Reuben waited eagerly for his next shot at the JLC in Year 3. While the 1st round was a doddle for him, he crashed ignominiously out of the semi-final, learning an important life lesson, that there is no substitute for hard work. Rather than letting this get him down, he worked very hard and consistently in Year 4, at gaining a working knowledge of Portuguese, then Mandarin and qualified for the final in London. He was very excited and enthused by his success and immersed himself in learning Arabic for this. The fierce competition did not deter him but rather spurred him on and he came 13th after a hard fought set of heats.
Having enjoyed himself so much and coming within a hair-breadth of winning, he continues his JLC journey. He cannot wait for this year’s challenge to begin. He is counting the days!
I started the Junior Language Challenge in Year 2 at the age of 6 and have taken the Challenge every year since then. It is an amazing experience that I look forward to.
I love languages and was extremely interested in participating. I loved the way the games were laid out. This makes them really easy to understand and play and most importantly, it makes the whole experience really fun. No matter how hard the language is or may seem, EuroTalk makes it easy to learn and understand.
JLC combines two extremely important things in life, having lots of fun and language learning. It’s definitely not boring; it’s one of the best and most exciting experiences you can have. I love the competition it creates; the urge to win in all competitors is great. One of the things I love about the JLC is how you can share the massive excitement and competitiveness with other people who are also in the challenge. I strained to be at the top of the scoreboard, competing with my friends Adam and Farah Akbar and many others.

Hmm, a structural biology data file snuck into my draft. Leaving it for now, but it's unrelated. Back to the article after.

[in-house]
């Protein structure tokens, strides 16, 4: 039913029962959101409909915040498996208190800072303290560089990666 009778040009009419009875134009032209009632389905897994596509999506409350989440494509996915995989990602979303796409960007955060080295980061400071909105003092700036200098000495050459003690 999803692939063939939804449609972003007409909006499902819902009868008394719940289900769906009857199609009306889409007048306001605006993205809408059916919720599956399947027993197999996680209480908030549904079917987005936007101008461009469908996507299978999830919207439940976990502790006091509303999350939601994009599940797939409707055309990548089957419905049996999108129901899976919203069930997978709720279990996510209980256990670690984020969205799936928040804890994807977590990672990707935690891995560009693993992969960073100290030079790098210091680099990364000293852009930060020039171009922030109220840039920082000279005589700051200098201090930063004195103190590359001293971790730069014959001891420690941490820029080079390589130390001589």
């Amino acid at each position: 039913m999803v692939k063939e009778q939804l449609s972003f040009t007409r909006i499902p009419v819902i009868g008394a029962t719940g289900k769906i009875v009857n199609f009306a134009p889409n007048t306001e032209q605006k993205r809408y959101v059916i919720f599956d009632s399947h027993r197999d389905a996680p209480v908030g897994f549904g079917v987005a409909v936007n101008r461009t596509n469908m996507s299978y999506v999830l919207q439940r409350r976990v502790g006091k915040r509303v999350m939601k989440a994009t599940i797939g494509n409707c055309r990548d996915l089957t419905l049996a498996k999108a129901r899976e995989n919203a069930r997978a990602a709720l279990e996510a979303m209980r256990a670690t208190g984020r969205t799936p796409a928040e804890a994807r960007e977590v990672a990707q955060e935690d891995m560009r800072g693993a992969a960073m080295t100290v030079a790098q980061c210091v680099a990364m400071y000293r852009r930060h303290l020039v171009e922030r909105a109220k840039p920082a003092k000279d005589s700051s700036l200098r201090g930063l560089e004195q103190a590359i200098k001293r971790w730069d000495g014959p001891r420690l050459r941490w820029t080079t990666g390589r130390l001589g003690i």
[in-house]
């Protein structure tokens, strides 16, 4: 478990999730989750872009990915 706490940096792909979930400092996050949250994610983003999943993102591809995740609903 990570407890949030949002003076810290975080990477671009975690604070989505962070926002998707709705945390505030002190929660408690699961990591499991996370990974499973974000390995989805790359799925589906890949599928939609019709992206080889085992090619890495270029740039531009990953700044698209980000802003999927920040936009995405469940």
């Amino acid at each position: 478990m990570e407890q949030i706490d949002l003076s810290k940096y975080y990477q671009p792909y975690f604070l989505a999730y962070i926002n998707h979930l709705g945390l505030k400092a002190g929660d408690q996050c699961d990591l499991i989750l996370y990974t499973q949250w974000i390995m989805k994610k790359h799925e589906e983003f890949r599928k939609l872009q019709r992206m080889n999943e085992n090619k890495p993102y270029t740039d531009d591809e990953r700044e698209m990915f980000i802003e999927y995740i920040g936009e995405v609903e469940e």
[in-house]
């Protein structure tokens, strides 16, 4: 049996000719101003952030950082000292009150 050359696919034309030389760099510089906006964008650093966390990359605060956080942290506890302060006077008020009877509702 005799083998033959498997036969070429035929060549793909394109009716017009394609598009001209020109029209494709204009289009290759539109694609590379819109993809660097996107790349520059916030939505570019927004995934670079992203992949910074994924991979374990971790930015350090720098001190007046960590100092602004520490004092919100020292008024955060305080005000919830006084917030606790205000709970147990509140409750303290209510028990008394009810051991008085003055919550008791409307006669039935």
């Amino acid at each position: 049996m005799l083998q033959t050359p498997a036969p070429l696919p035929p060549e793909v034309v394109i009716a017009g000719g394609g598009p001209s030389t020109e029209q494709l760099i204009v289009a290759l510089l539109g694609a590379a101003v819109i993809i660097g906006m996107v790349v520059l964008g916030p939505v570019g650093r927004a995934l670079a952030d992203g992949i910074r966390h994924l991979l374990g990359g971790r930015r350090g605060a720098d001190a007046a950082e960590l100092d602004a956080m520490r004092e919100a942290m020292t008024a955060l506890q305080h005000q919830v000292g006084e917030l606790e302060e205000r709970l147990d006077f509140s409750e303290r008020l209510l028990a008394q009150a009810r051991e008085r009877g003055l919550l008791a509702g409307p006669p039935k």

Getting to the semi-final and final is a special feeling I will never forget. The feeling that you’re among the best of the massive amount of participants is simply amazing. The best thing is, the entrance fee is only £5 and it goes to an absolutely wonderful cause, a non-profit organisation called onebillion, whose sole aim and cause is to give the children in Malawi a better education and a much brighter future.
I hope that more people can join the Junior Language Challenge and share this brilliant experience. I love the Junior Language Challenge and I will never forget it. JLC 2016 is a few mere days away!
So, we’re a week into the uTalk Challenge… Thank you to everyone who’s thrown themselves so enthusiastically into learning a new language this month – we’ve been really impressed with your commitment and fantastic scores.
You may remember that we EuroTalkers are also joining in, learning a variety of languages for lots of different reasons. And because we’re a competitive bunch, we’ve set up a scoreboard in the office – right now, Liz and Nat (both learning Welsh) are in the lead, but that could all change over the weekend…